Rapid carbon accumulation at a saltmarsh restored by managed realignment exceeded carbon emitted in direct site construction

Mossman, Hannah L. ORCID logo ORCID: https://orcid.org/0000-0001-5958-5320 , Pontee, Nigel, Born, Katie, Hill, Colin, Lawrence, Peter ORCID logo ORCID: https://orcid.org/0000-0002-9809-0221 , Rae, Stuart, Scott, James, Serato, Beatriz, Sparkes, Robert B. ORCID logo ORCID: https://orcid.org/0000-0003-0756-0150 , Sullivan, Martin J.P. ORCID logo ORCID: https://orcid.org/0000-0002-5955-0483 and Dunk, Rachel M. ORCID logo ORCID: https://orcid.org/0000-0002-8066-6763 (2022) Rapid carbon accumulation at a saltmarsh restored by managed realignment exceeded carbon emitted in direct site construction. PLoS ONE, 17 (11). e0259033.

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Official URL: https://doi.org/10.1371/journal.pone.0259033


Increasing attention is being paid to the carbon sequestration and storage services provided by coastal blue carbon ecosystems such as saltmarshes. Sites restored by managed realignment, where existing sea walls are breached to reinstate tidal inundation to the land behind, have considerable potential to accumulate carbon through deposition of sediment brought in by the tide and burial of vegetation in the site. While this potential has been recognised, it is not yet a common motivating factor for saltmarsh restoration, partly due to uncertainties about the rate of carbon accumulation and how this balances against the greenhouse gases emitted during site construction. We use a combination of field measurements over four years and remote sensing to quantify carbon accumulation at a large managed realignment site, Steart Marshes, UK. Sediment accumulated rapidly at Steart Marshes (mean of 75 mm yr-1) and had a high carbon content (4.4% total carbon, 2.2% total organic carbon), resulting in carbon accumulation of 36.6 t ha-1 yr-1 total carbon (19.4 t ha-1 yr-1 total organic carbon). This rate of carbon accumulation is an order of magnitude higher than reported in many other restored saltmarshes, and is somewhat higher than values previously reported from another hypertidal system (Bay of Fundy, Canada). The estimated carbon emissions associated with the construction of the site were ~2–4% of the observed carbon accumulation during the study period, supporting the view that managed realignment projects in such settings may have significant carbon accumulation benefits. However, uncertainties such as the origin of carbon (allochthonous or autochthonous) and changes in gas fluxes need to be resolved to move towards a full carbon budget for saltmarsh restoration.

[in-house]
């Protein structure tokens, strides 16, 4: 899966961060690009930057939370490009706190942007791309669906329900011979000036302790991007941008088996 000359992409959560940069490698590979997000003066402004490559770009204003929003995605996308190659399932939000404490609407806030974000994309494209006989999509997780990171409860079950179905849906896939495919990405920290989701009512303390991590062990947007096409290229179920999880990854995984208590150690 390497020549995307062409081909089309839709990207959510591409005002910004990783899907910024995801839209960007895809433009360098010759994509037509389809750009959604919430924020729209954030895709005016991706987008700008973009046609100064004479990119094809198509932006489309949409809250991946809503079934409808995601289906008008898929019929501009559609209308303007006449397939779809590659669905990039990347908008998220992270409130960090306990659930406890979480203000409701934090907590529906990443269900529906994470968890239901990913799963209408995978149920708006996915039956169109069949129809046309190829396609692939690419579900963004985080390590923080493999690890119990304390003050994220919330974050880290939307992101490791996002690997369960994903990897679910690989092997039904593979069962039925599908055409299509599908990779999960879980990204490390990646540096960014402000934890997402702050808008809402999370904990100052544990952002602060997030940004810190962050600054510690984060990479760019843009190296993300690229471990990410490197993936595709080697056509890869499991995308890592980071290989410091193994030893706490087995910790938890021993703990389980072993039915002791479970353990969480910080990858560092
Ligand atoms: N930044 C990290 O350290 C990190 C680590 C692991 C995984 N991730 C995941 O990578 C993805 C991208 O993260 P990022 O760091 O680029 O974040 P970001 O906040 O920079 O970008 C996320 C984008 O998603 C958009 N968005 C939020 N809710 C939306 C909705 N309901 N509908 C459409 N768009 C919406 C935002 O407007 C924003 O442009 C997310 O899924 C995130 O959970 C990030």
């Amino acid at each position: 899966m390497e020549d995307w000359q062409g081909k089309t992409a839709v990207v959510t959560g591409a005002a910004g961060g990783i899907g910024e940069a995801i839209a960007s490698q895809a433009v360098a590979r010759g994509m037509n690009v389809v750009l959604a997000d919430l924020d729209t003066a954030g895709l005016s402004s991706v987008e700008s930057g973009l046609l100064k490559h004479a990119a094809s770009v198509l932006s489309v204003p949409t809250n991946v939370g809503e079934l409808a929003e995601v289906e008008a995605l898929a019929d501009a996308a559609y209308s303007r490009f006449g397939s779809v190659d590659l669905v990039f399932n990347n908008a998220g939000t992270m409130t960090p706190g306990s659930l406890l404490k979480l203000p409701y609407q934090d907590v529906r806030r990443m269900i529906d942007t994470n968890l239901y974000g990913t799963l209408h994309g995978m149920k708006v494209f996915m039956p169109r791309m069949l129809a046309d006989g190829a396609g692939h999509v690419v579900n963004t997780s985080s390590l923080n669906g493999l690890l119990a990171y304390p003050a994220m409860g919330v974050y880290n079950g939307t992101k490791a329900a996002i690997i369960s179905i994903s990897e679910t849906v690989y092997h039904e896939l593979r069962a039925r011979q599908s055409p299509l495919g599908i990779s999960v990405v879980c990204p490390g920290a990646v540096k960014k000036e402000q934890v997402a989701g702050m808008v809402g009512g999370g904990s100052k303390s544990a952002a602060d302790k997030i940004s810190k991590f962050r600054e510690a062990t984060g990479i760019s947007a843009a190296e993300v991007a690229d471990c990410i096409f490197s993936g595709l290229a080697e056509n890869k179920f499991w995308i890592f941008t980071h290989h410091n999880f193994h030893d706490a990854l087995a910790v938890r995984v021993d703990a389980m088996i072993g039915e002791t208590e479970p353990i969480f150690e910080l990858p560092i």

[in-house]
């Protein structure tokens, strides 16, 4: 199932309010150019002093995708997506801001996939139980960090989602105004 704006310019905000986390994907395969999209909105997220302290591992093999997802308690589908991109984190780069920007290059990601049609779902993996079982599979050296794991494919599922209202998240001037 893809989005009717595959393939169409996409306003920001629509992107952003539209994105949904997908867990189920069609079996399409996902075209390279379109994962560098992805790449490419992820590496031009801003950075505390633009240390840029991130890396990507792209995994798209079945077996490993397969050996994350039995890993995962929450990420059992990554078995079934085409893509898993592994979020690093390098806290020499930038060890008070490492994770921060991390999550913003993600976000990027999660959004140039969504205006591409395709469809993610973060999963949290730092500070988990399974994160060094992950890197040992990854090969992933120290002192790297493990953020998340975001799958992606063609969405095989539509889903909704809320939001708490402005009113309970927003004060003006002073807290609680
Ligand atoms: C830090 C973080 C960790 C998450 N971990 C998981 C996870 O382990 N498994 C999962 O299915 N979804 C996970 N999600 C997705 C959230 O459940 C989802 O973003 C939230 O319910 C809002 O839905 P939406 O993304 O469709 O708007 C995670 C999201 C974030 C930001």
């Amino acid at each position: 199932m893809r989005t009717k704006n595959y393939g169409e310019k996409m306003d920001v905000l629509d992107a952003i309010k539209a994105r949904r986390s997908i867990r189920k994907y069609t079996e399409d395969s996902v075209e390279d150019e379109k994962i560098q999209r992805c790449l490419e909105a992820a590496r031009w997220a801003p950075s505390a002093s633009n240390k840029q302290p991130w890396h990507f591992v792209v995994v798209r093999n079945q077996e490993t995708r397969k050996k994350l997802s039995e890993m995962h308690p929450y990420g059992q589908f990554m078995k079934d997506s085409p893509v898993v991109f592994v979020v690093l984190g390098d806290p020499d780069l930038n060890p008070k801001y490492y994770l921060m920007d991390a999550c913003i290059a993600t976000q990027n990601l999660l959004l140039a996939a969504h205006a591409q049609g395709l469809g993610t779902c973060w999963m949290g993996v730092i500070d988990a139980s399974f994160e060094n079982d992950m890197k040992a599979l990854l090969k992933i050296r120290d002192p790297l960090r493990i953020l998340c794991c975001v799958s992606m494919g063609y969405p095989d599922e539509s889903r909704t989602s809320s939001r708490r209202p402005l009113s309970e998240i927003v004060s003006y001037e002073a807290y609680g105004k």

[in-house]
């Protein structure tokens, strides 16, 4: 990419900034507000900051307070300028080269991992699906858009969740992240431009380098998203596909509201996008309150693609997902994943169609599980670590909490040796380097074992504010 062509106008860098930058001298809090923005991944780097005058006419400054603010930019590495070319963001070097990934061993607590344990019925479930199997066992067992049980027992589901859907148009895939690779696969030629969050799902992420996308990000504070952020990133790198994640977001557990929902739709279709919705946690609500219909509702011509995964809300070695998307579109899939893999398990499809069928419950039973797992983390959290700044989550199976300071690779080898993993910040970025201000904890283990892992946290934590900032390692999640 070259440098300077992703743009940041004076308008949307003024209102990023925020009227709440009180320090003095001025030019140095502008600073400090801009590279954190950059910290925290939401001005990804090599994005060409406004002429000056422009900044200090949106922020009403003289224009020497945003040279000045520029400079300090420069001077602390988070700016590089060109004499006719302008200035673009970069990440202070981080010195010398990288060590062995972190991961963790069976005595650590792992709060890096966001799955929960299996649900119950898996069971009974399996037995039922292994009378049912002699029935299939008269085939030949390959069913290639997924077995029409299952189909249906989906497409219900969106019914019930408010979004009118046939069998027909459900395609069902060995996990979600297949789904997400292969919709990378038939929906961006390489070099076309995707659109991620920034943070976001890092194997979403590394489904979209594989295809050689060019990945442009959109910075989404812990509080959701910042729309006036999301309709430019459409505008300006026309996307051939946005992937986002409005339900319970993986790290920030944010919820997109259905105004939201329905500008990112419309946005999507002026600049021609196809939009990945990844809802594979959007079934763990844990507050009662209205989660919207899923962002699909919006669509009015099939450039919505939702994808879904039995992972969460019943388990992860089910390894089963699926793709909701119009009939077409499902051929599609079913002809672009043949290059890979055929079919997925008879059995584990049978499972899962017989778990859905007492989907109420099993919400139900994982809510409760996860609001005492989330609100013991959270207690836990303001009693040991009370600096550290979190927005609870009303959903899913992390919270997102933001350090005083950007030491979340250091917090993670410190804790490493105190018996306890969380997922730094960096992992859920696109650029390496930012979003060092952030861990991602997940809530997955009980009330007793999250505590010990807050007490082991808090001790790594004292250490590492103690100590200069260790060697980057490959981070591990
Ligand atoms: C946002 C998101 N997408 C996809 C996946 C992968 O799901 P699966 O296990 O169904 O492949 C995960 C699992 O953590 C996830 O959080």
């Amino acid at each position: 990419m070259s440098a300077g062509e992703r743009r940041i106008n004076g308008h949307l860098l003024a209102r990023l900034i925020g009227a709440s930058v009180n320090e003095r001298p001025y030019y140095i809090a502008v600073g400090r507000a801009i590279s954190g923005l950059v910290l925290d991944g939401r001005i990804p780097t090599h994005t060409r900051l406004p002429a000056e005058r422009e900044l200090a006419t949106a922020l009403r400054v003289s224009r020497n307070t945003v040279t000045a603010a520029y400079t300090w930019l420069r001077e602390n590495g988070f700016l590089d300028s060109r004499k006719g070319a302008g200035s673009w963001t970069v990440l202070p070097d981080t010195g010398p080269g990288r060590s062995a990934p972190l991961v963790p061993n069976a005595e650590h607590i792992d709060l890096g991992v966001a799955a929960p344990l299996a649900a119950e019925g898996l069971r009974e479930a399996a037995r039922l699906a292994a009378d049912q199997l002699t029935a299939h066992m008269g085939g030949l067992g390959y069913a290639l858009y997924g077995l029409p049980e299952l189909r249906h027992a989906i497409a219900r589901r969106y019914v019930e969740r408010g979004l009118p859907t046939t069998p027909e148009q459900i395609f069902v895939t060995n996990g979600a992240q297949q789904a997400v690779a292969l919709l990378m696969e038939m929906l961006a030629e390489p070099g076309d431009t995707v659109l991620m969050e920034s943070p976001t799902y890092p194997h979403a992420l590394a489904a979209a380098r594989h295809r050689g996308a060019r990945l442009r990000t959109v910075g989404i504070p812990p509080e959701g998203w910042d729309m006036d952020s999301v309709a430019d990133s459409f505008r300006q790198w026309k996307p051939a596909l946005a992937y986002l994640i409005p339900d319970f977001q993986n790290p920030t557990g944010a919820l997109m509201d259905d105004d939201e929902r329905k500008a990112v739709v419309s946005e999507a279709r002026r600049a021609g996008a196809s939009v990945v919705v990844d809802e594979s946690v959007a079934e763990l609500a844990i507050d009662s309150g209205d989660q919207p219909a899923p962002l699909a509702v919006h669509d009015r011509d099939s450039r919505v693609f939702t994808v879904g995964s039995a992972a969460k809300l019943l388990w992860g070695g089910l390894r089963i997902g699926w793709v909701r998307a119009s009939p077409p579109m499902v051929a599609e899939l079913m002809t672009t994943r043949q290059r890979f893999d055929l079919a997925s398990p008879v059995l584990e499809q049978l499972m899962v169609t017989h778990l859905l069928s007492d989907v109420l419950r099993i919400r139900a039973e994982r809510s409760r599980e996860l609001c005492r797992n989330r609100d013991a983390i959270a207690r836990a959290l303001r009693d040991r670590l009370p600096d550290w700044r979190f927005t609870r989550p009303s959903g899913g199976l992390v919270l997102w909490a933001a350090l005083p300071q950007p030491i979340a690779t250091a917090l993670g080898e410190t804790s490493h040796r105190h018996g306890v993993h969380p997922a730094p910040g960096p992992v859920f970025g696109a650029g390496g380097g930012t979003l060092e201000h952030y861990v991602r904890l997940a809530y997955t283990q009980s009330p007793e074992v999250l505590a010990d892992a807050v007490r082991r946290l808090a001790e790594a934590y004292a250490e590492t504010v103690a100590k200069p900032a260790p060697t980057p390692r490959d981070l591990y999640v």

Item Type: Article
Journal / Publication Title: PLoS ONE
Publisher: Public Library of Science
ISSN: 1932-6203
Departments: Institute of Science and Environment > Forestry and Conservation
Additional Information: Peter J. Lawrence is a Lecturer in Geography at the Institute of Science & Environment, University of Cumbria, UK. ** Acknowledgements: We thank the Wildfowl and Wetlands Trust, particularly Alys Laver and Tim McGrath, for access to the site and their ongoing enthusiasm and support. We thank Grace Biddle and David McKendry for their work in the laboratory. This study uses data from UK National Tide Gauge Network, owned and operated by the Environment Agency, and provided by the British Oceanographic Data Centre. This is an open access article distributed under the terms of the Creative Commons Attribution License, which permits unrestricted use, distribution, and reproduction in any medium, provided the original author and source are credited.
Depositing User: Insight Administrator
SWORD Depositor: Insight Administrator
Date Deposited: 05 Dec 2022 10:00
Last Modified: 13 Jan 2024 14:16
URI: https://insight.cumbria.ac.uk/id/eprint/6720


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